Intrinsic spectral line widths and the uncertainty principle

Here's a question for you. According to the bohr model of the atom, the energy difference between two levels is quantized i.e it is an integer. Therefore, an absorption or emission quanta related to these two levels should have a unique energy/frequency value i.e in an intensity vs frequency profile, the emission or absorption line should be a perfect dirac delta function. But it is a known fact that spectral lines, em/abs, have a finite width. The profile is not a delta function but a lorentzian. How come?

The answer lies in the uncertainty principle. The uncertainty people, as most know it, is a relation between the uncertainty in position against the uncertainty in momentum of a species. It can also be written as the uncertainty in energy against the uncertainty in time of the species. As defined on Wiki, natural broadening occurs from the fact that excited species have a specific lifetime and the larger the uncertainty in this lifetime is, the smaller the uncertainty in energy of the transition and vice versa.

Someone had asked me this question a long time back. There are a couple of other reasons for why spectral lines are broadened such as collisional or pressure broadening and Doppler broadening. I got to know of this intrinsic line width roughly an year ago and am still amazed at the concept! I thought I'd share it with you because it has been recurring in my courses over the last couple of days...

Animation using GNUPlot

Animation using GNUPlotI've been trying to create an animation depicting a quasar spectrum moving across the 5 SDSS pass bands with respect to redshift. It is important to visualise what emission lines are moving in and out of bands to be able to understand the color-redshift plots and the changes in it.
I've tried doing this using the animate function in matplotlib, python but i wasn't able to make it work - meaning i worked on it for a couple of days and then i gave up, not having found solutions for my problems on the internet.
And then i came across this site, where the gunn-peterson trough and the lyman alpha forest have been depicted - in a beautiful manner. And this got me interested in using js and d3 to do the animations and make it dynamic - using sliders etc.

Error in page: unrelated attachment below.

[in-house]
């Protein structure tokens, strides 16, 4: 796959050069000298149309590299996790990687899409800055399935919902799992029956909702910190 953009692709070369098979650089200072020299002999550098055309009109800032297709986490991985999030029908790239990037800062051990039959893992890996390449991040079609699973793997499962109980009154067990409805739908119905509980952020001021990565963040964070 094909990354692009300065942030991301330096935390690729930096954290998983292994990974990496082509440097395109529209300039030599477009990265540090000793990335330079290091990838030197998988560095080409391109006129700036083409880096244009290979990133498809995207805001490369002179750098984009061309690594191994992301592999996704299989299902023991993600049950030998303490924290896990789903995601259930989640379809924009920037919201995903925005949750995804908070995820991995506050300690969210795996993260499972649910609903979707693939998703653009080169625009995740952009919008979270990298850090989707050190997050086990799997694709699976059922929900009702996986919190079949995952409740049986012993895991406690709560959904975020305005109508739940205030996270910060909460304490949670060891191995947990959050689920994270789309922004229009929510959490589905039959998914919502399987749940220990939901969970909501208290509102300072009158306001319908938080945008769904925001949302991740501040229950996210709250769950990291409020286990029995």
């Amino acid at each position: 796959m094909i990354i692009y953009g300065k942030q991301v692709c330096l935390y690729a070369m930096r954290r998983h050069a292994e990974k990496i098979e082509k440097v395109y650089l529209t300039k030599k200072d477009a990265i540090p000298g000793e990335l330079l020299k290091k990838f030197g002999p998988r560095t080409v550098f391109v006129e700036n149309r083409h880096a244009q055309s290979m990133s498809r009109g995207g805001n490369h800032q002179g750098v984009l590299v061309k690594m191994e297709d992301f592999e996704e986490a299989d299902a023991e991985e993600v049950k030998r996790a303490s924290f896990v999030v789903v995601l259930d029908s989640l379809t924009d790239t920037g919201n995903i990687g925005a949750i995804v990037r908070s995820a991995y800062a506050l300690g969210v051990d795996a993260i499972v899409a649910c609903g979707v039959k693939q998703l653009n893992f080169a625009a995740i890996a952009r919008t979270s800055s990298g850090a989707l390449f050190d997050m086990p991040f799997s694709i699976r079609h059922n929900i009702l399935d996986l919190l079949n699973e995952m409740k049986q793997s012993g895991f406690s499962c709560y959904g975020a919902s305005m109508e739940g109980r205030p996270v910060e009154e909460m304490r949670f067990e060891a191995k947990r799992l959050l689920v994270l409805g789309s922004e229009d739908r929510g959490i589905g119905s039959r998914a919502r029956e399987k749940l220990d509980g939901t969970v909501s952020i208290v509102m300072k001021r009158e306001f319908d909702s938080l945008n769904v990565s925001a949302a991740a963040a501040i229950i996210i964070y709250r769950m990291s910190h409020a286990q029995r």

In the meanwhile, i thought i'd look up and see if there was a way to create animations in gnuplot and whoopdedoo, what do i find but nirvana!

In the image, you see 5 static curves and one dynam…

on MOOCs.

For those of you who don't know, MOOC stands for Massively Open Online Course.

The internet is an awesome thing. It's making education free for all. Well, mostly free. But it's surprising at the width and depth of courses being offered online. And it looks like they are also having an impact on students, especially those from universities that are not top ranked. Students in all parts of the world can now get a first class education experience, thanks to courses offered by Stanford, MIT, Caltech, etc.

I'm talking about MOOCs because one of my new year resolutions is to take online courses, atleast 2 per semester (6 months). And I've chosen the following two courses on edX - Analyzing Big Data with Microsoft R Server and Data Science Essentials for now. I looked at courses on Coursera but I couldn't find any which was worthy and free. There are a lot more MOOC providers out there but let's start here. And I feel like the two courses are relevant to where I …

On programmers.

I just watched this brilliant keynote today. It's a commentary on Programmers and the software development industry/ecosystem as a whole.

I am not going to give you a tl;dr version of the talk because it is a talk that I believe everyone should watch, that everyone should learn from. Instead, I am going to give my own parallel-ish views on programmers and programming.
As pointed out in the talk, there are mythical creatures in the software development industry who are revered as gods. Guido Van Rossum, the creator of Python, was given the title Benevolent Dictator For Life (BDFL). People flock around the creators of popular languages or libraries. They are god-like to most programmers and are treated like gods. By which, I mean to say, we assume they don't have flaws. That they are infallible. That they are perfect.
And alongside this belief in the infallibility of these Gods, we believe that they were born programmers. That programming is something that people are born wit…